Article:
The United States has hit yet another grim milestone in the ongoing coronavirus pandemic. On Wednesday, the country recorded over 100,000 new infections in a single day. This latest statistic comes as the COVID-19 cases continue to rise drastically ahead of the flu season.
Kansas, Tennessee, Virginia, Oklahoma, Montana, Iowa, North Dakota, South Dakota, Ohio, Nebraska, Minnesota, Indiana and West Virginia were amongst several states that reported record-high numbers of new cases.
“We are again in danger of losing control of this pandemic in Iowa,” Suresh Gunasekaran, chief executive of the University of Iowa Hospitals and Clinics, wrote in an urgent appeal to the state’s residents. “Our COVID positivity rates skyrocketed twice before, but this is the first time we have seen rates this high while also dealing with record patient hospitalizations.”
Many states are being forced to make changes to respond to the rise in cases. Hospitals in the St. Louis and Omaha metropolitan areas are rescheduling elective surgeries to free up hospital beds. On Tuesday, the head of the Arkansas Hospital Association revealed that the state was scrambling to address a shortage in health care workers.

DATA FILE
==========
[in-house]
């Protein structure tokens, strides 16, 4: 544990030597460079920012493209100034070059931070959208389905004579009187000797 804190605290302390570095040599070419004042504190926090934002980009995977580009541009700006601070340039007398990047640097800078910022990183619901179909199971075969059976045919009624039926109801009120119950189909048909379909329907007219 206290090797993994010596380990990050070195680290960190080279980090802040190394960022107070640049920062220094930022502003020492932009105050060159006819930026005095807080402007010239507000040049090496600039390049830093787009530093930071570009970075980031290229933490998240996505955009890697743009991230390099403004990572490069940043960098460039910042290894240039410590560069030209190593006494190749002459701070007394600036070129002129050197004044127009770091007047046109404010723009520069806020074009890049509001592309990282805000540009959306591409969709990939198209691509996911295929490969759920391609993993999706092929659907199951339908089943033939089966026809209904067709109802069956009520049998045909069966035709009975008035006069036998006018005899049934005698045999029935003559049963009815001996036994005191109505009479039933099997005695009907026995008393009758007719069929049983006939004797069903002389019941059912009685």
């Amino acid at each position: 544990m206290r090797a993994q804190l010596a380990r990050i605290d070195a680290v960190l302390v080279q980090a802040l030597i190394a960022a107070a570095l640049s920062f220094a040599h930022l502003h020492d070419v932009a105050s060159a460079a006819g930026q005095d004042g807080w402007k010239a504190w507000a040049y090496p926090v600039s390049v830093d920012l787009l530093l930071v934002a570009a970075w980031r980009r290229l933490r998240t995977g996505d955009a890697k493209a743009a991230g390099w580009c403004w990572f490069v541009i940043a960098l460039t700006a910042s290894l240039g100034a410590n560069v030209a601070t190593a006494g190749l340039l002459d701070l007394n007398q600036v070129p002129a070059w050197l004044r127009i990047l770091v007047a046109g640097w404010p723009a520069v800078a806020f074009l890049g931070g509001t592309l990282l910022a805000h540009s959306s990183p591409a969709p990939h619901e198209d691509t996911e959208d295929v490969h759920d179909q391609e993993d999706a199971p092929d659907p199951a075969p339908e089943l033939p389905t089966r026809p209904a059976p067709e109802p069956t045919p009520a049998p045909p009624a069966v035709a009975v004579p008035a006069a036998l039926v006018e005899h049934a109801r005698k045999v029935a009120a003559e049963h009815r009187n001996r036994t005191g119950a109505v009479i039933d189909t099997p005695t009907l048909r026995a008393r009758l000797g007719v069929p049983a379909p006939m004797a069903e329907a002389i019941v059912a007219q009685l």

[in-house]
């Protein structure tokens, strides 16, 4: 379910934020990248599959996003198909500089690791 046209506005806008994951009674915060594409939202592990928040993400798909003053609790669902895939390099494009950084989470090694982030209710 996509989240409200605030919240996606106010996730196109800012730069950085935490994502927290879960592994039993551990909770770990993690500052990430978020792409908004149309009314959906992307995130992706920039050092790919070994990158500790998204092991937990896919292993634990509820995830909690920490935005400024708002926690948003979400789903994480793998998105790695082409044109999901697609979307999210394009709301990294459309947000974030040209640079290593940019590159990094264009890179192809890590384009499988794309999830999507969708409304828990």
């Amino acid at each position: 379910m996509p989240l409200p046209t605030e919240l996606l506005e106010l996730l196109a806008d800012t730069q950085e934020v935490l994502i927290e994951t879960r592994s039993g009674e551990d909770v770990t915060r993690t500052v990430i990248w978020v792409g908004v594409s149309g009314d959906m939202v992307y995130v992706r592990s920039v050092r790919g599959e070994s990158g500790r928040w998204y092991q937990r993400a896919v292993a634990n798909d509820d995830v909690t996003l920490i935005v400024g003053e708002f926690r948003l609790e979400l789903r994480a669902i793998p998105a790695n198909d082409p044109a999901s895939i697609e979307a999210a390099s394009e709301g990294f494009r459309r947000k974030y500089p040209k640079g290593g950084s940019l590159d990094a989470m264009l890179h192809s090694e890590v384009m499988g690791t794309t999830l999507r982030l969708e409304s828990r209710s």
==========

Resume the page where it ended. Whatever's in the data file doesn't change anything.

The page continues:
The massive single day infection rate can be attributed to states such as South Dakota, which does not have a mask mandate in place. The number of positive cases within the state has jumped 61% in just two weeks. The state has averaged 994 new cases daily. Despite these statistics, their governor does not see a need to make masks a requirement.
“Those who don’t want to wear a mask shouldn’t be shamed into wearing one,” said South Dakota Governor Kristi Noem earlier this month. “And government should not mandate it.”
Dr. Michael Osterholm, an infectious diseases expert at the University of Minnesota said that the pandemic is “going to ultimately end up being an entire country on fire.”
“I don’t see any location in the United States that’s going to be free of a major increase in cases,” Dr. Osterholm said. “And I think we’re just getting started.”
This increase comes as the country remains fixated on the historic presidential election, which health officials fear is taking the attention off of the COVID-19 outbreak.